Governor Deval Patrick has declared a state of emergency in Massachusetts after tornadoes left at least four people dead on Wednesday.
According to authorities, two people were killed in West Springfield, one in Springfield and another in Brimfield.
Dozens more were injured by the storms, which hit Springfield, the state’s third-largest city, particularly hard.
The storm was strong enough to tear the roofs off buildings, topple trees and render roads impassable.
The Rev. Bob Marrone, pastor of The First Church of Monson, said the storms had felled his church’s steeple.
Up to 1,000 troops from the National Guard have been sent in to help with rescue efforts across the 19 affected communities.
Schools are to remain closed as officials urged locals to stay at home in order to give emergency personnel a chance to clear up the streets.
Speaking to the press, Governor Patrick said: “We are in an emergency situation.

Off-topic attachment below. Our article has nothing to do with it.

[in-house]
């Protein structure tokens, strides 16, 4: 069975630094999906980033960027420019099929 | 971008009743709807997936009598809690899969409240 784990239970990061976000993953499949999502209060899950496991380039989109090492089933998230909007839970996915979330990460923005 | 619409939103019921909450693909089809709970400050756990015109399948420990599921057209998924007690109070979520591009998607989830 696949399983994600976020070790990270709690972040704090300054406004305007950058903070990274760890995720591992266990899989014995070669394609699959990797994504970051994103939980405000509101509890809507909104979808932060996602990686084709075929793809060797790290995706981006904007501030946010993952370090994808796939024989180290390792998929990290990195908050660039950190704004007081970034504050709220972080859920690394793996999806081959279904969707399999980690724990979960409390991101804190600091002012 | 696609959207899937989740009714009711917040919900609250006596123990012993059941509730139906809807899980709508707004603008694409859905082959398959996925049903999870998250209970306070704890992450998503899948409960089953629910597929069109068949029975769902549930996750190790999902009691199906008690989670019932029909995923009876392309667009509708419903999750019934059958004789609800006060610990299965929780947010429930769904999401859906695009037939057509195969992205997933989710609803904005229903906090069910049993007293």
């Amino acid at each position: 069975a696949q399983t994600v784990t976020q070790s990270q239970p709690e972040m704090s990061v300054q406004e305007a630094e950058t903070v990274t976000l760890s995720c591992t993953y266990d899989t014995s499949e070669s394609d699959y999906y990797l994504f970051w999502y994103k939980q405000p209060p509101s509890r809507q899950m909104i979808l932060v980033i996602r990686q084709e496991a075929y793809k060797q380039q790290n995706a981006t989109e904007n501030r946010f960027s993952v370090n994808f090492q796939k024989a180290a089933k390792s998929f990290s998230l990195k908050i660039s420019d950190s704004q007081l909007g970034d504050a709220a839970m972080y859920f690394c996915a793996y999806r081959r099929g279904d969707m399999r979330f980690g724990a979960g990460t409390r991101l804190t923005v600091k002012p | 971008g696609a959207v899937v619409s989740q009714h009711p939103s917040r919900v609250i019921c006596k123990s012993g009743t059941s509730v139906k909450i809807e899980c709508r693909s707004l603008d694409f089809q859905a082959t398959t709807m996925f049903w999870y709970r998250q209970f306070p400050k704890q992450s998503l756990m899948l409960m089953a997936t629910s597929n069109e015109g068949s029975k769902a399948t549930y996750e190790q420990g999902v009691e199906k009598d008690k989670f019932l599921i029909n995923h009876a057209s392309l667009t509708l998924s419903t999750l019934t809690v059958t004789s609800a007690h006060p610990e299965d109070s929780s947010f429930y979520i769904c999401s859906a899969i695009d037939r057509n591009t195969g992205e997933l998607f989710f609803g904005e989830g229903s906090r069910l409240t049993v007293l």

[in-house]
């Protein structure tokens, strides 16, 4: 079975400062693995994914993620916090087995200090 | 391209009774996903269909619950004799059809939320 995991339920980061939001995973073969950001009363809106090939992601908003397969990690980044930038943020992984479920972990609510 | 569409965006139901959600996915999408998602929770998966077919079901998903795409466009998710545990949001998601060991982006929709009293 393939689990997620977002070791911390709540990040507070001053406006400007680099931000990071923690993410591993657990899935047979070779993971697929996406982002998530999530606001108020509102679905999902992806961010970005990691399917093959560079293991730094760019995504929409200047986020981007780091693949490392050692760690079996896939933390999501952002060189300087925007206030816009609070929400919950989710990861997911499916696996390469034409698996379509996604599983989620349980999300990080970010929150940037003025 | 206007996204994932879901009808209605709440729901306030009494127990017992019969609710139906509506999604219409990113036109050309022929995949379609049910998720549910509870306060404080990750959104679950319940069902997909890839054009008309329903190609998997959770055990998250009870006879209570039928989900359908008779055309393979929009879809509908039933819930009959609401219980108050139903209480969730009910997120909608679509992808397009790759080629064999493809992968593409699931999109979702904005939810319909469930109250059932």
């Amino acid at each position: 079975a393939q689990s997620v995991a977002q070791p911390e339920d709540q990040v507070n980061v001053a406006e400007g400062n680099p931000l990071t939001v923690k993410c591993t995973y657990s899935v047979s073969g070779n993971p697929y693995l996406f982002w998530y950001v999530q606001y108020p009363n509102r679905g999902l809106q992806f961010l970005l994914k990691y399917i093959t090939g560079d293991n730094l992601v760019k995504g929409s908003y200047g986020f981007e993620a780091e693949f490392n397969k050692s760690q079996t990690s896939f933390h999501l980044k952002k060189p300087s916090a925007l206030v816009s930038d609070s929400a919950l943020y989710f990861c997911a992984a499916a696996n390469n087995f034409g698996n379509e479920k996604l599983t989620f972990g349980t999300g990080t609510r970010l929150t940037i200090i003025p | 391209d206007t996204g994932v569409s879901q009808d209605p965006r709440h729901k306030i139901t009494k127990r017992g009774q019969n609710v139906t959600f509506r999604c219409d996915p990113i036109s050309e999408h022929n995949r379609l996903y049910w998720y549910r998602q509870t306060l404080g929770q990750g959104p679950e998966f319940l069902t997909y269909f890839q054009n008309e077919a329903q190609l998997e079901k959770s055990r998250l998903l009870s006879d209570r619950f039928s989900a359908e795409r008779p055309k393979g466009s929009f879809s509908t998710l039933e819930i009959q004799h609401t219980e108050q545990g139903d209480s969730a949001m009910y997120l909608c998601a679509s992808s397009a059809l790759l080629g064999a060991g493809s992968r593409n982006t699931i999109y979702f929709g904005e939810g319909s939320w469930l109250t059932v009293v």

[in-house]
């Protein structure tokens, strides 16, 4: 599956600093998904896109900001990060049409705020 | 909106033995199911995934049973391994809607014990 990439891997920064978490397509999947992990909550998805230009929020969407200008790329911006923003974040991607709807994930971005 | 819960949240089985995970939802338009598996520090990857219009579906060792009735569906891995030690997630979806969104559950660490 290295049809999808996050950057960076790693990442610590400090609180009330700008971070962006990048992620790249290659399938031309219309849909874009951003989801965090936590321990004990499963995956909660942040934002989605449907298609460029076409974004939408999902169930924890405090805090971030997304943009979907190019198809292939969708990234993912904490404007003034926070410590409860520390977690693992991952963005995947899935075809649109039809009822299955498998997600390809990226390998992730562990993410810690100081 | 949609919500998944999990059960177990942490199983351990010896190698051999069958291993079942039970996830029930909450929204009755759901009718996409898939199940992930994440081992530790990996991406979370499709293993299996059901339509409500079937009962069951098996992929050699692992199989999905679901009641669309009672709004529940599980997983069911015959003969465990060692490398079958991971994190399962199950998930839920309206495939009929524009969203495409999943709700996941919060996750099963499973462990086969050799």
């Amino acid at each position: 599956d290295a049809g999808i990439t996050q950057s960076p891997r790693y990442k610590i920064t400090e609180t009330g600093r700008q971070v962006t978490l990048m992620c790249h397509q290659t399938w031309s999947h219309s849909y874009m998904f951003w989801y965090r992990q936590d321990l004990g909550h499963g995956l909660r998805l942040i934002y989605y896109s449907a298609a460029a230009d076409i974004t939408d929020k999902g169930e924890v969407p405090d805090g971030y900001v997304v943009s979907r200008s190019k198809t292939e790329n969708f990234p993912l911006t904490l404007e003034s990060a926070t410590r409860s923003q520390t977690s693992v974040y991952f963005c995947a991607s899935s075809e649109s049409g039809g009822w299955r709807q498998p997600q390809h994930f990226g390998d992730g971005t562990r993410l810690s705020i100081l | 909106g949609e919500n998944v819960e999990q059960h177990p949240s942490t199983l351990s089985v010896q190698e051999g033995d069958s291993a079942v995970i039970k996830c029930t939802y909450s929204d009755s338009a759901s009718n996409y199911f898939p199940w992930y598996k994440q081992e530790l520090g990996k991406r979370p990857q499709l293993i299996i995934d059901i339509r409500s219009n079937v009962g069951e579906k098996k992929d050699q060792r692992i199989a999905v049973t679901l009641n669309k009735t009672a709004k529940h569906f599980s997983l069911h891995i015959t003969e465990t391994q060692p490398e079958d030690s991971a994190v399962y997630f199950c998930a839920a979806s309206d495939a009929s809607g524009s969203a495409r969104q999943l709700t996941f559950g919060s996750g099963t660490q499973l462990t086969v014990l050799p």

“We are hoping and praying and working as hard as possible to keep the fatalities limited to those four [confirmed dead].”
Although the Midwest has been hit by deadly tornadoes over the last month, tornadoes are less common in Massachusetts. The last twister to hit the state was in 2008.
State officials in Missouri confirmed on Wednesday that 134 people were killed by the massive tornado that hit Joplin, Mo. on May 22.
"It is our belief that, pending further deaths from those injured, the count is 134," said Seth Bundy, a spokesman for the state.
"We do have some folks critically injured in hospitals, and we're hoping and praying that they will pull through."